The good news for open-minded listeners is that seven of the tracks from “Rising Fees” appear in full form on The Anatomy of Grit Hop . The album is a follow-up to last year''s more crudely recorded EP This Shit''s The Shit , featuring more fully produced versions of some of those same tracks.
So Def League is stirring up controversy (both by design and by default) and doing SRO shows at San Diego hotspots like Dreamstreet in Ocean Beach, as well as for crowds of thousands at Golden Hall and UCSD''s annual rock festival. The Def League is currently planning a college tour for 2006-2007. Yet, the Def League members who all went to Point Loma High School together, have varied interests and real life day jobs (like Nick at his neighborhood pizzeria). They''ve got wild body piercings done by Ocean Beach ''s Cathan, who makes his guest rap debut on the CD. And that beer Dune brews? He even calls it “Grit-Hops.”
But what the F*** is grit-hop? Let SamSkillz, aka the group manager who appears on the opening track “Leagurz Anthem,” give it a shot: “It''s a fusion of hip hop, punk, and rock. Nick has a punk flavor, Dune has more of a rock feel and scream, while Khem is more of a hip hop guy. Def League is trying to bring a diverse collection of music together, where each track sounds like a really great collaboration. They listen to all kinds of music, with influences ranging from Wu Tang Clan, Necro/Non Phixion and The Misfits to Parliament Funkadelic and NWA. A lot of their lyrics are motivated by their equal passion for violent comic books, video games and porn.”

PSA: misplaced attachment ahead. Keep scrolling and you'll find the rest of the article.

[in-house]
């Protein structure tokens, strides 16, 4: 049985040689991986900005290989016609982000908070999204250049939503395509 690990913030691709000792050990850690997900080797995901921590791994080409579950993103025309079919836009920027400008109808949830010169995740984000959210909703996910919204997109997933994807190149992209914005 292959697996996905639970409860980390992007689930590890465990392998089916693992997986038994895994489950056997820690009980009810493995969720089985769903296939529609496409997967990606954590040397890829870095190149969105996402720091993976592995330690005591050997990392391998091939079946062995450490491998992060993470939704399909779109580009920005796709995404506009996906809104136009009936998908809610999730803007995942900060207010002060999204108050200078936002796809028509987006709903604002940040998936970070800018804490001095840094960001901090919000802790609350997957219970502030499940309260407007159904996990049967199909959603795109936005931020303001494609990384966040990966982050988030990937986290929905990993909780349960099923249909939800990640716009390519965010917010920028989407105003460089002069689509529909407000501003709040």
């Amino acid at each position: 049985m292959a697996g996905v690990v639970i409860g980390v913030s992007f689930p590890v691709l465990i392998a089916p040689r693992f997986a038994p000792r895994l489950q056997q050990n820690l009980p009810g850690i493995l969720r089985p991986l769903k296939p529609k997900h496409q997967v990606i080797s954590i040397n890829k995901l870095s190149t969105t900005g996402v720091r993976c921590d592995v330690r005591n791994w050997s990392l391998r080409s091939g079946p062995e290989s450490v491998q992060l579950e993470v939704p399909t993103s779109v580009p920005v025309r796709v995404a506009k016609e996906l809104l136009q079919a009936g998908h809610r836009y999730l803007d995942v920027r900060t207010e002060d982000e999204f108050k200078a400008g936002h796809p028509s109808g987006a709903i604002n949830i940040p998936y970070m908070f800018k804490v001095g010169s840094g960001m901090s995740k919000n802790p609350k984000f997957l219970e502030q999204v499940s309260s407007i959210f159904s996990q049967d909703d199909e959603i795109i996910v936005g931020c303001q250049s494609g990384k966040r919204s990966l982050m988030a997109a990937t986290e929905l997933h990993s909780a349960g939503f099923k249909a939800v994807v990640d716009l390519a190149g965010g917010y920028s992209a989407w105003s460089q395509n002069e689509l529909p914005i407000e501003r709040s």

Nick, who was previously with a hot local band called Freshe Pepper and was working on a self-titled punk album when he joined Def League, adds, “We''re about three friends who realized we had a lot of musical talent and take inspirations from everyday life. So there''s lots of violence, comic books, video games, a hint of porn, and all of that is thrown in with years of listening to lots of rap. I''ve been playing guitar in all sorts of bands since I was twelve, punk, metal, everything…and me and Dune were friends all along. He was always rapping. We''re up there rappin'' over hip hop beats and then I break into some crazy guitar stuff. I think our fans are ahead of the curve. They are just recognizing that we''re creating a sound that''s fucking awesome and that is honestly original.”
According to Khem, Def League''s greatest asset is its diversity: “On The Anatomy of Grit-Hop , there''s a track for everybody, no matter what style of music you like. There are comedy songs, hardcore rap tunes, slow jams…That''s what grit-hop is, bringing something for everyone. Then there''s the personal connection. After the show, all the girls want to have sex with Nick. And they''re afraid of me…and Dune, well nobody knows what to think. Our goal is just to put on a great show and get onstage, kickin'' it every time.”
Dune always wants the last word: “Me and Nick grew up on punk, where the band and the crowd are really one entity, which is different from the vibe of mainstream hip-hop shows. We really wanted to do a project where all our three backgrounds were represented. Like a good movie or comic book, we try to be brutally entertaining, bringing a lot of over the edge violence. So musically, we''re not a full on horror movie but we are, without a doubt, exciting, amusing and…insanely attractive.”